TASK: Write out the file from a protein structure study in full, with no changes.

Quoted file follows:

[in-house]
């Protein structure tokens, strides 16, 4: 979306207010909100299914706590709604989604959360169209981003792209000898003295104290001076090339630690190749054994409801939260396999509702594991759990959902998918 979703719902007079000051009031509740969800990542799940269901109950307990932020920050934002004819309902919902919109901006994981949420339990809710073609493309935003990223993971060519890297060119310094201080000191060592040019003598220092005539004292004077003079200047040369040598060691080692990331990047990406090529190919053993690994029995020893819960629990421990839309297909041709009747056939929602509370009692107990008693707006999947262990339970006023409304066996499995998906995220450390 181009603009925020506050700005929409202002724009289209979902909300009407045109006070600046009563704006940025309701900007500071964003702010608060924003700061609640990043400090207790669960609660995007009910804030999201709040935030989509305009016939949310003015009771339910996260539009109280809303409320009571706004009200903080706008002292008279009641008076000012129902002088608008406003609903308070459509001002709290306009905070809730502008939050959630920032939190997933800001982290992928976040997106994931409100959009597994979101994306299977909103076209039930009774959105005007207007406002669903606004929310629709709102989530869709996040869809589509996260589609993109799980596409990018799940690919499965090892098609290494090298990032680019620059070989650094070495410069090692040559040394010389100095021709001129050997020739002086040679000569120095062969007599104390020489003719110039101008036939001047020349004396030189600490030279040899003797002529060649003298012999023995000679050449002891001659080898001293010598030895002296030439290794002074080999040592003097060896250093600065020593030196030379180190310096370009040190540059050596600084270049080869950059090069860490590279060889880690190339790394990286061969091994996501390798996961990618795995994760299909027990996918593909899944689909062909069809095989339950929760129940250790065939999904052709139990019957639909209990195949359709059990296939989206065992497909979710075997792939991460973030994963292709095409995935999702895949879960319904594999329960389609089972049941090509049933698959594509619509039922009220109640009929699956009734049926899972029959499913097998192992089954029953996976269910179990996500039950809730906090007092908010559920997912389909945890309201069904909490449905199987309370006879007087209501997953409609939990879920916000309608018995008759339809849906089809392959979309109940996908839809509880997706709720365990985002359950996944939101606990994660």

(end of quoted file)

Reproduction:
[in-house]
């Protein structure tokens, strides 16, 4: 979306207010909100299914706590709604989604959360169209981003792209000898003295104290001076090339630690190749054994409801939260396999509702594991759990959902998918 979703719902007079000051009031509740969800990542799940269901109950307990932020920050934002004819309902919902919109901006994981949420339990809710073609493309935003990223993971060519890297060119310094201080000191060592040019003598220092005539004292004077003079200047040369040598060691080692990331990047990406090529190919053993690994029995020893819960629990421990839309297909041709009747056939929602509370009692107990008693707006999947262990339970006023409304066996499995998906995220450390 181009603009925020506050700005929409202002724009289209979902909300009407045109006070600046009563704006940025309701900007500071964003702010608060924003700061609640990043400090207790669960609660995007009910804030999201709040935030989509305009016939949310003015009771339910996260539009109280809303409320009571706004009200903080706008002292008279009641008076000012129902002088608008406003609903308070459509001002709290306009905070809730502008939050959630920032939190997933800001982290992928976040997106994931409100959009597994979101994306299977909103076209039930009774959105005007207007406002669903606004929310629709709102989530869709996040869809589509996260589609993109799980596409990018799940690919499965090892098609290494090298990032680019620059070989650094070495410069090692040559040394010389100095021709001129050997020739002086040679000569120095062969007599104390020489003719110039101008036939001047020349004396030189600490030279040899003797002529060649003298012999023995000679050449002891001659080898001293010598030895002296030439290794002074080999040592003097060896250093600065020593030196030379180190310096370009040190540059050596600084270049080869950059090069860490590279060889880690190339790394990286061969091994996501390798996961990618795995994760299909027990996918593909899944689909062909069809095989339950929760129940250790065939999904052709139990019957639909209990195949359709059990296939989206065992497909979710075997792939991460973030994963292709095409995935999702895949879960319904594999329960389609089972049941090509049933698959594509619509039922009220109640009929699956009734049926899972029959499913097998192992089954029953996976269910179990996500039950809730906090007092908010559920997912389909945890309201069904909490449905199987309370006879007087209501997953409609939990879920916000309608018995008759339809849906089809392959979309109940996908839809509880997706709720365990985002359950996944939101606990994660």